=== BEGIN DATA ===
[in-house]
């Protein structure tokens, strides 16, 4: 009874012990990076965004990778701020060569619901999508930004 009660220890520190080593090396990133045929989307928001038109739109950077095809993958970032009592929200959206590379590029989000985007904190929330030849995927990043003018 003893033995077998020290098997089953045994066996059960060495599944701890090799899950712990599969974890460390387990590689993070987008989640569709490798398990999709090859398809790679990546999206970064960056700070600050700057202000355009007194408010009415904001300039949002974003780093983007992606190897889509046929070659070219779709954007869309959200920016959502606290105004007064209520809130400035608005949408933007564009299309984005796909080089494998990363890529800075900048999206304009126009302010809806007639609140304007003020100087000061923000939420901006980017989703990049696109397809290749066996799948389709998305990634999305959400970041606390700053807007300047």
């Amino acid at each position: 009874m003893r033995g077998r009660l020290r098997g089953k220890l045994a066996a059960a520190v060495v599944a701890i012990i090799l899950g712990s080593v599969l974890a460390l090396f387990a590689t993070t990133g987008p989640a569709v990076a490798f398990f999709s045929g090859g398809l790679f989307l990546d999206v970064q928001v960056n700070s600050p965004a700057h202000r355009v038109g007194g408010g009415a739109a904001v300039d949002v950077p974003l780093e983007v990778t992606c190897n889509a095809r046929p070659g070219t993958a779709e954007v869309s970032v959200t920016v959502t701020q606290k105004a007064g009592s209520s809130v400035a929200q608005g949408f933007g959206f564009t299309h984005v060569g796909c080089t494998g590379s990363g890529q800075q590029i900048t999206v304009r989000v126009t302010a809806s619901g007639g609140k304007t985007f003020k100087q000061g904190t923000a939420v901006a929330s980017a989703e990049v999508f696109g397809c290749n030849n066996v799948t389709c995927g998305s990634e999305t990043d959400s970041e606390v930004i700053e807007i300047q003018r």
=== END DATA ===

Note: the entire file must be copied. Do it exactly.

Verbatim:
[in-house]
């Protein structure tokens, strides 16, 4: 009874012990990076965004990778701020060569619901999508930004 009660220890520190080593090396990133045929989307928001038109739109950077095809993958970032009592929200959206590379590029989000985007904190929330030849995927990043003018 003893033995077998020290098997089953045994066996059960060495599944701890090799899950712990599969974890460390387990590689993070987008989640569709490798398990999709090859398809790679990546999206970064960056700070600050700057202000355009007194408010009415904001300039949002974003780093983007992606190897889509046929070659070219779709954007869309959200920016959502606290105004007064209520809130400035608005949408933007564009299309984005796909080089494998990363890529800075900048999206304009126009302010809806007639609140304007003020100087000061923000939420901006980017989703990049696109397809290749066996799948389709998305990634999305959400970041606390700053807007300047």
């Amino acid at each position: 009874m003893r033995g077998r009660l020290r098997g089953k220890l045994a066996a059960a520190v060495v599944a701890i012990i090799l899950g712990s080593v599969l974890a460390l090396f387990a590689t993070t990133g987008p989640a569709v990076a490798f398990f999709s045929g090859g398809l790679f989307l990546d999206v970064q928001v960056n700070s600050p965004a700057h202000r355009v038109g007194g408010g009415a739109a904001v300039d949002v950077p974003l780093e983007v990778t992606c190897n889509a095809r046929p070659g070219t993958a779709e954007v869309s970032v959200t920016v959502t701020q606290k105004a007064g009592s209520s809130v400035a929200q608005g949408f933007g959206f564009t299309h984005v060569g796909c080089t494998g590379s990363g890529q800075q590029i900048t999206v304009r989000v126009t302010a809806s619901g007639g609140k304007t985007f003020k100087q000061g904190t923000a939420v901006a929330s980017a989703e990049v999508f696109g397809c290749n030849n066996v799948t389709c995927g998305s990634e999305t990043d959400s970041e606390v930004i700053e807007i300047q003018r």